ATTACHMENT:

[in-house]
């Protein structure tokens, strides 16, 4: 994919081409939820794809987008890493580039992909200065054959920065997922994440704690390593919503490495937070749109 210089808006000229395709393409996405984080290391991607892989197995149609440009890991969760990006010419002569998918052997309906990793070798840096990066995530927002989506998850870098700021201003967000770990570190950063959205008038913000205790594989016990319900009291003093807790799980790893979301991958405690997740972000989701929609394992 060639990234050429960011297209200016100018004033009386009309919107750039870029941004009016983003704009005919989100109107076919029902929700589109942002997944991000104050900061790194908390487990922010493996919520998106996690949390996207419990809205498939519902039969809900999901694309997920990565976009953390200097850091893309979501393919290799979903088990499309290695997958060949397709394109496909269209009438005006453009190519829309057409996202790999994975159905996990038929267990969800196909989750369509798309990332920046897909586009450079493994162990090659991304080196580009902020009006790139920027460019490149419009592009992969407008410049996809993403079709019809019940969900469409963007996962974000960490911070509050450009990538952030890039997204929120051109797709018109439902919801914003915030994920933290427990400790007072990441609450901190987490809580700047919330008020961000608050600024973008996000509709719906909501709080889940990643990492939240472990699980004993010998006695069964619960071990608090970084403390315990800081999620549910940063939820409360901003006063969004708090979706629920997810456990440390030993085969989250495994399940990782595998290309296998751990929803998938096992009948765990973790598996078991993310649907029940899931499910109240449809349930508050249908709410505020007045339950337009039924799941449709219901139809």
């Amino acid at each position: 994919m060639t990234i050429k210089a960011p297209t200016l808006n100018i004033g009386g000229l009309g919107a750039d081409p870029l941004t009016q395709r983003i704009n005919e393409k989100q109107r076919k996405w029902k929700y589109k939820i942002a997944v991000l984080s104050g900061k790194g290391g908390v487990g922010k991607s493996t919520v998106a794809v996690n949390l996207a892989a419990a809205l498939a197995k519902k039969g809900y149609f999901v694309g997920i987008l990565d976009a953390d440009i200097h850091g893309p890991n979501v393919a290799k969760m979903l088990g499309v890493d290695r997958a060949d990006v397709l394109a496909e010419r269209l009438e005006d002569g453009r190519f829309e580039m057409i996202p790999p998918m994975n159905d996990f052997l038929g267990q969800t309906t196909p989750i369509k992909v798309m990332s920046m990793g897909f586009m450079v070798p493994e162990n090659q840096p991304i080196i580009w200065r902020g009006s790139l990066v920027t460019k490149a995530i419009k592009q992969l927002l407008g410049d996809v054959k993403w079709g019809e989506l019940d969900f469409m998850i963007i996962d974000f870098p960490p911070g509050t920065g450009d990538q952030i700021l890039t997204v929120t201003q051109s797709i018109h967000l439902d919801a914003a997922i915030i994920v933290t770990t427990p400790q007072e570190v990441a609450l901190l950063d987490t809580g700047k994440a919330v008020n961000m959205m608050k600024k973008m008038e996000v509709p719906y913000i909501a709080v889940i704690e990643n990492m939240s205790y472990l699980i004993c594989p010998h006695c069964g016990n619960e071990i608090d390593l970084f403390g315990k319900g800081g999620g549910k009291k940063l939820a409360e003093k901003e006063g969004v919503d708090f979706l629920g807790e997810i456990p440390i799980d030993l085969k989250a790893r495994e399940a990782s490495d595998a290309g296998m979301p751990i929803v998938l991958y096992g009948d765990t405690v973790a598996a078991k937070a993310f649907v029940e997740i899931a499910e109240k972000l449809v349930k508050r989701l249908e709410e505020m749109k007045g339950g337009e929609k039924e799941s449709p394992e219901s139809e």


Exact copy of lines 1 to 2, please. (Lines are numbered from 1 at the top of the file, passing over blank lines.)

[in-house]
């Protein structure tokens, strides 16, 4: 994919081409939820794809987008890493580039992909200065054959920065997922994440704690390593919503490495937070749109 210089808006000229395709393409996405984080290391991607892989197995149609440009890991969760990006010419002569998918052997309906990793070798840096990066995530927002989506998850870098700021201003967000770990570190950063959205008038913000205790594989016990319900009291003093807790799980790893979301991958405690997740972000989701929609394992 060639990234050429960011297209200016100018004033009386009309919107750039870029941004009016983003704009005919989100109107076919029902929700589109942002997944991000104050900061790194908390487990922010493996919520998106996690949390996207419990809205498939519902039969809900999901694309997920990565976009953390200097850091893309979501393919290799979903088990499309290695997958060949397709394109496909269209009438005006453009190519829309057409996202790999994975159905996990038929267990969800196909989750369509798309990332920046897909586009450079493994162990090659991304080196580009902020009006790139920027460019490149419009592009992969407008410049996809993403079709019809019940969900469409963007996962974000960490911070509050450009990538952030890039997204929120051109797709018109439902919801914003915030994920933290427990400790007072990441609450901190987490809580700047919330008020961000608050600024973008996000509709719906909501709080889940990643990492939240472990699980004993010998006695069964619960071990608090970084403390315990800081999620549910940063939820409360901003006063969004708090979706629920997810456990440390030993085969989250495994399940990782595998290309296998751990929803998938096992009948765990973790598996078991993310649907029940899931499910109240449809349930508050249908709410505020007045339950337009039924799941449709219901139809």